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For the company, see Waste Management, Inc. For other uses, see Waste management (disambiguation).
Not to be confused with Sanitary engineering.
Waste management in Kathmandu (Nepal)
Waste management in Stockholm, Sweden

Waste management is the "generation, prevention, characterization, monitoring, treatment, handling, reuse and residual disposition of solid wastes".[1] There are various types of solid waste including municipal (residential, institutional, commercial), agricultural, and special (health care, household hazardous wastes, sewage sludge).[1] The term usually relates to materials produced by human activity, and the process is generally undertaken to reduce their effect on health, the environment or aesthetics.

There is a wide array of issues relating to waste management and those areas include:

Waste management practices are not uniform among: countries (developed and developing nations); regions (urban and rural area), and sectors (residential and industrial).[2]


Throughout most of history, the amount of waste generated by humans was insignificant due to low population density and low societal levels of the exploitation of natural resources. Common waste produced during pre-modern times was mainly ashes and human biodegradable waste, and these were released back into the ground locally, with minimum environmental impact. Tools made out of wood or metal were generally reused or passed down through the generations.

However, some civilizations do seem to have been more profligate in their waste output than others. In particular, the Maya of Central America had a fixed monthly ritual, in which the people of the village would gather together and burn their rubbish in large dumps.[3]

Modern era[edit]

Sir Edwin Chadwick's 1842 report The Sanitary Condition of the Labouring Population was influential in securing the passage of the first legislation aimed at waste clearance and disposal.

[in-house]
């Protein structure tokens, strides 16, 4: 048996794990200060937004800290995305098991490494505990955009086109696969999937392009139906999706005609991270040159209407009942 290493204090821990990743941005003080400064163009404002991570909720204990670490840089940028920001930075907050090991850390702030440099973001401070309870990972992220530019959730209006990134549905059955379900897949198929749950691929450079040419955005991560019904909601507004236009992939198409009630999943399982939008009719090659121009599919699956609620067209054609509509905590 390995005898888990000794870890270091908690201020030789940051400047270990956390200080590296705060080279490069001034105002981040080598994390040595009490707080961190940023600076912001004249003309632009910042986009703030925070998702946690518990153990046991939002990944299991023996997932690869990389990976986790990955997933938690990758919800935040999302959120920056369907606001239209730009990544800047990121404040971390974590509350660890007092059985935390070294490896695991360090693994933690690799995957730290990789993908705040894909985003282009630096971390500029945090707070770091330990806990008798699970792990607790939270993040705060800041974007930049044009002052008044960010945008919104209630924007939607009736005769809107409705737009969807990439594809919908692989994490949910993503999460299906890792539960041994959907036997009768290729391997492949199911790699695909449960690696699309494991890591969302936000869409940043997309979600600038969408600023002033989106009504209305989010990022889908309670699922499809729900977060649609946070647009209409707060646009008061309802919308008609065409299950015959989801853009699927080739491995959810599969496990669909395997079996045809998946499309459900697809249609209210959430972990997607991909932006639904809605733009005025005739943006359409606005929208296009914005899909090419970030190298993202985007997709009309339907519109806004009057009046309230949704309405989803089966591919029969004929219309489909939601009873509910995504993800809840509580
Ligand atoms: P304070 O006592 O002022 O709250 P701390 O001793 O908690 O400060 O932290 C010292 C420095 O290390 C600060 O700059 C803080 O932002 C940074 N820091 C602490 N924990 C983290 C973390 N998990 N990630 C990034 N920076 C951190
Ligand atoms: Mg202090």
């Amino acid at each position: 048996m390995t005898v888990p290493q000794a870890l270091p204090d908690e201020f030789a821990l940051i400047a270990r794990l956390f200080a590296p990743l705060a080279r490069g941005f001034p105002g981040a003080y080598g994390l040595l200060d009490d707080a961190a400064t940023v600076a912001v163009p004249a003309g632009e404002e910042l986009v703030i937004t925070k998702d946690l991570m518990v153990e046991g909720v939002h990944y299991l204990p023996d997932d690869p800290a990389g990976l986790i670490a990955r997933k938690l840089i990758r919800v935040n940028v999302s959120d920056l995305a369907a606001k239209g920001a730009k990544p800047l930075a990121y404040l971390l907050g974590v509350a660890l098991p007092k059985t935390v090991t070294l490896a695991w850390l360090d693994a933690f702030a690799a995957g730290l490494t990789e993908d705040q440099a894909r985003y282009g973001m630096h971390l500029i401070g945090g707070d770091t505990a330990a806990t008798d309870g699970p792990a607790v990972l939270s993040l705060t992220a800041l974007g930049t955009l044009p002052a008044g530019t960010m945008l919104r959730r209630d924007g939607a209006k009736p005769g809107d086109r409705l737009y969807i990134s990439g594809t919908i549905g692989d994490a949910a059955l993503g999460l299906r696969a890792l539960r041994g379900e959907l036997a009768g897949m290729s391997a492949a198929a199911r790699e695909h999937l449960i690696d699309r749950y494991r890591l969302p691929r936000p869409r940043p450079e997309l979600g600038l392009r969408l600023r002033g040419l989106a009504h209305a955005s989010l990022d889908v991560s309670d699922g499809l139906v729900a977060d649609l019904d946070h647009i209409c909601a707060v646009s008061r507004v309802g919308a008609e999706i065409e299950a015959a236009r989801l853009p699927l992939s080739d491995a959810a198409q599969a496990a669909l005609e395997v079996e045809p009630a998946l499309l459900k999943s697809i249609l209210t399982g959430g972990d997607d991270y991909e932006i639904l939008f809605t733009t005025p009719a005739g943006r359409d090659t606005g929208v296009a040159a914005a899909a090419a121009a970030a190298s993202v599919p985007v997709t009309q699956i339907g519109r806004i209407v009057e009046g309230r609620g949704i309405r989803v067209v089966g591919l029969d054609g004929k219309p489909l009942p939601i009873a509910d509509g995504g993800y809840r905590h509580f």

Following the onset of industrialisation and the sustained urban growth of large population centres in England, the buildup of waste in the cities caused a rapid deterioration in levels of sanitation and the general quality of urban life. The streets became choked with filth due to the lack of waste clearance regulations.[4] Calls for the establishment of a municipal authority with waste removal powers were mooted as early as 1751 by Corbyn Morris in London, who proposed that "...as the preservation of the health of the people is of great importance, it is proposed that the cleaning of this city, should be put under one uniform public management, and all the filth be...conveyed by the Thames to proper distance in the country".[5]

However, it was not until the mid-19th century, spurred by increasingly devastating cholera outbreaks and the emergence of a public health debate that the first legislation on the issue emerged. Highly influential in this new focus was the report The Sanitary Condition of the Labouring Population in 1842[6] of the social reformer, Edwin Chadwick, in which he argued for the importance of adequate waste removal and management facilities to improve the health and wellbeing of the city's population.

In the UK, the Nuisance Removal and Disease Prevention Act of 1846 began what was to be a steadily evolving process of the provision of regulated waste management in London. The Metropolitan Board of Works was the first city-wide authority that centralized sanitation regulation for the rapidly expanding city and the Public Health Act 1875 made it compulsory for every household to deposit their weekly waste in "moveable receptacles: for disposal—the first concept for a dust-bin.[7]

Manlove, Alliott & Co. Ltd. 1894 destructor furnace. The use of incinerators for waste disposal became popular in the late 19th century.

The dramatic increase in waste for disposal led to the creation of the first incineration plants, or, as they were then called, "destructors". In 1874, the first incinerator was built in Nottingham by Manlove, Alliott & Co. Ltd. to the design of Albert Fryer.[5] However, these were met with opposition on account of the large amounts of ash they produced and which wafted over the neighbouring areas.[8]

Similar municipal systems of waste disposal sprung up at the turn of the 20th century in other large cities of Europe and North America. In 1895, New York City became the first U.S. city with public-sector garbage management.[7]

Early garbage removal trucks were simply open bodied dump trucks pulled by a team of horses. They became motorized in the early part of the 20th century and the first close body trucks to eliminate odours with a dumping lever mechanism were introduced in the 1920s in Britain.[9] These were soon equipped with 'hopper mechanisms' where the scooper was loaded at floor level and then hoisted mechanically to deposit the waste in the truck. The Garwood Load Packer was the first truck in 1938, to incorporate a hydraulic compactor.

Methods of disposal[edit]


Main article: Landfill
Spittelau incineration plant in Vienna